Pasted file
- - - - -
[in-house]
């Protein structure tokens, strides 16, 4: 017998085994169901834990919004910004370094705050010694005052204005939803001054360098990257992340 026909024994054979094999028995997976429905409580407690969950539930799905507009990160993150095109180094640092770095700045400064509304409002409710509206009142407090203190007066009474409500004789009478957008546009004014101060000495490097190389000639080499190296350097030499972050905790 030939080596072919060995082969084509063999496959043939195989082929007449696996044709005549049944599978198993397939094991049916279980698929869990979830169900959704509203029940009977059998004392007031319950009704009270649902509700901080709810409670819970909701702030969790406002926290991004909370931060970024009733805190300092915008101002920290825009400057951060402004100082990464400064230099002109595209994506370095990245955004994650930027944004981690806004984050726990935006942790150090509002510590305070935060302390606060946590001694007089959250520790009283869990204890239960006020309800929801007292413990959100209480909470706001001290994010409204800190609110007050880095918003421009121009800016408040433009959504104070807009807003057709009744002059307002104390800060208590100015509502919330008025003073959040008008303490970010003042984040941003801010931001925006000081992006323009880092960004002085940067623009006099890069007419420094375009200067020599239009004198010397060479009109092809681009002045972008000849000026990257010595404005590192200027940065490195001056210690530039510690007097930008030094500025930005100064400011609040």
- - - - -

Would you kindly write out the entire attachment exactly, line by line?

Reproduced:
[in-house]
């Protein structure tokens, strides 16, 4: 017998085994169901834990919004910004370094705050010694005052204005939803001054360098990257992340 026909024994054979094999028995997976429905409580407690969950539930799905507009990160993150095109180094640092770095700045400064509304409002409710509206009142407090203190007066009474409500004789009478957008546009004014101060000495490097190389000639080499190296350097030499972050905790 030939080596072919060995082969084509063999496959043939195989082929007449696996044709005549049944599978198993397939094991049916279980698929869990979830169900959704509203029940009977059998004392007031319950009704009270649902509700901080709810409670819970909701702030969790406002926290991004909370931060970024009733805190300092915008101002920290825009400057951060402004100082990464400064230099002109595209994506370095990245955004994650930027944004981690806004984050726990935006942790150090509002510590305070935060302390606060946590001694007089959250520790009283869990204890239960006020309800929801007292413990959100209480909470706001001290994010409204800190609110007050880095918003421009121009800016408040433009959504104070807009807003057709009744002059307002104390800060208590100015509502919330008025003073959040008008303490970010003042984040941003801010931001925006000081992006323009880092960004002085940067623009006099890069007419420094375009200067020599239009004198010397060479009109092809681009002045972008000849000026990257010595404005590192200027940065490195001056210690530039510690007097930008030094500025930005100064400011609040």